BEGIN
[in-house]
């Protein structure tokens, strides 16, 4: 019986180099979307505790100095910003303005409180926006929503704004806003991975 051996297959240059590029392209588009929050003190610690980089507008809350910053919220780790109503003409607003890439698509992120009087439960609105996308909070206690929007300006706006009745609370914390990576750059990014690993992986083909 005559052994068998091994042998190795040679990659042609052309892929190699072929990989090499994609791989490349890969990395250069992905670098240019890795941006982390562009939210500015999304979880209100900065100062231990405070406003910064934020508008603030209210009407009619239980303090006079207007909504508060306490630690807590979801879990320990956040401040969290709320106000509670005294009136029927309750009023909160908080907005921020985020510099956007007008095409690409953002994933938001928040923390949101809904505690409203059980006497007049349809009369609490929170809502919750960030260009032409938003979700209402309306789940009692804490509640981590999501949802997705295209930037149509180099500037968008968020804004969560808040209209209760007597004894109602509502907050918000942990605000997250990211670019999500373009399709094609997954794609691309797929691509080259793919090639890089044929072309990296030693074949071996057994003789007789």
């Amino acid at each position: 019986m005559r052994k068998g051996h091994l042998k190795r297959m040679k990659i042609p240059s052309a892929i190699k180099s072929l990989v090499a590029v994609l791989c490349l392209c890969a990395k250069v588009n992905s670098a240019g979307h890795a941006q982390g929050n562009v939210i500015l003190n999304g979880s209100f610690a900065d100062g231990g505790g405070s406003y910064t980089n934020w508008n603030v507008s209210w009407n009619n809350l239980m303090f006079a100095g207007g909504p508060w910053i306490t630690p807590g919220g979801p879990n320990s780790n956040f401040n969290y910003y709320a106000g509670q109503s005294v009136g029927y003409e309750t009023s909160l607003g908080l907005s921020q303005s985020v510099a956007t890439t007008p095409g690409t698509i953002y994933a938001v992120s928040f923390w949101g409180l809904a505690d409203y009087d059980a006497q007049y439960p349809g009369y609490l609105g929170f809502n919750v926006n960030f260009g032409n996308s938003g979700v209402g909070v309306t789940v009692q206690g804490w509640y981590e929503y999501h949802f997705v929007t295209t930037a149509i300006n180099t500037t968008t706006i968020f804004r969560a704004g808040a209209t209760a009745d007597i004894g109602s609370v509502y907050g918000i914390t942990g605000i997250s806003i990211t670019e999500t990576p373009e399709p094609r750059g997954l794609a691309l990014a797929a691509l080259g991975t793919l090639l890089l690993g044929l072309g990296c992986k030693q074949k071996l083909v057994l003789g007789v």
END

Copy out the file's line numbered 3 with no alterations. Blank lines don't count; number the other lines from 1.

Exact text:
């Amino acid at each position: 019986m005559r052994k068998g051996h091994l042998k190795r297959m040679k990659i042609p240059s052309a892929i190699k180099s072929l990989v090499a590029v994609l791989c490349l392209c890969a990395k250069v588009n992905s670098a240019g979307h890795a941006q982390g929050n562009v939210i500015l003190n999304g979880s209100f610690a900065d100062g231990g505790g405070s406003y910064t980089n934020w508008n603030v507008s209210w009407n009619n809350l239980m303090f006079a100095g207007g909504p508060w910053i306490t630690p807590g919220g979801p879990n320990s780790n956040f401040n969290y910003y709320a106000g509670q109503s005294v009136g029927y003409e309750t009023s909160l607003g908080l907005s921020q303005s985020v510099a956007t890439t007008p095409g690409t698509i953002y994933a938001v992120s928040f923390w949101g409180l809904a505690d409203y009087d059980a006497q007049y439960p349809g009369y609490l609105g929170f809502n919750v926006n960030f260009g032409n996308s938003g979700v209402g909070v309306t789940v009692q206690g804490w509640y981590e929503y999501h949802f997705v929007t295209t930037a149509i300006n180099t500037t968008t706006i968020f804004r969560a704004g808040a209209t209760a009745d007597i004894g109602s609370v509502y907050g918000i914390t942990g605000i997250s806003i990211t670019e999500t990576p373009e399709p094609r750059g997954l794609a691309l990014a797929a691509l080259g991975t793919l090639l890089l690993g044929l072309g990296c992986k030693q074949k071996l083909v057994l003789g007789v």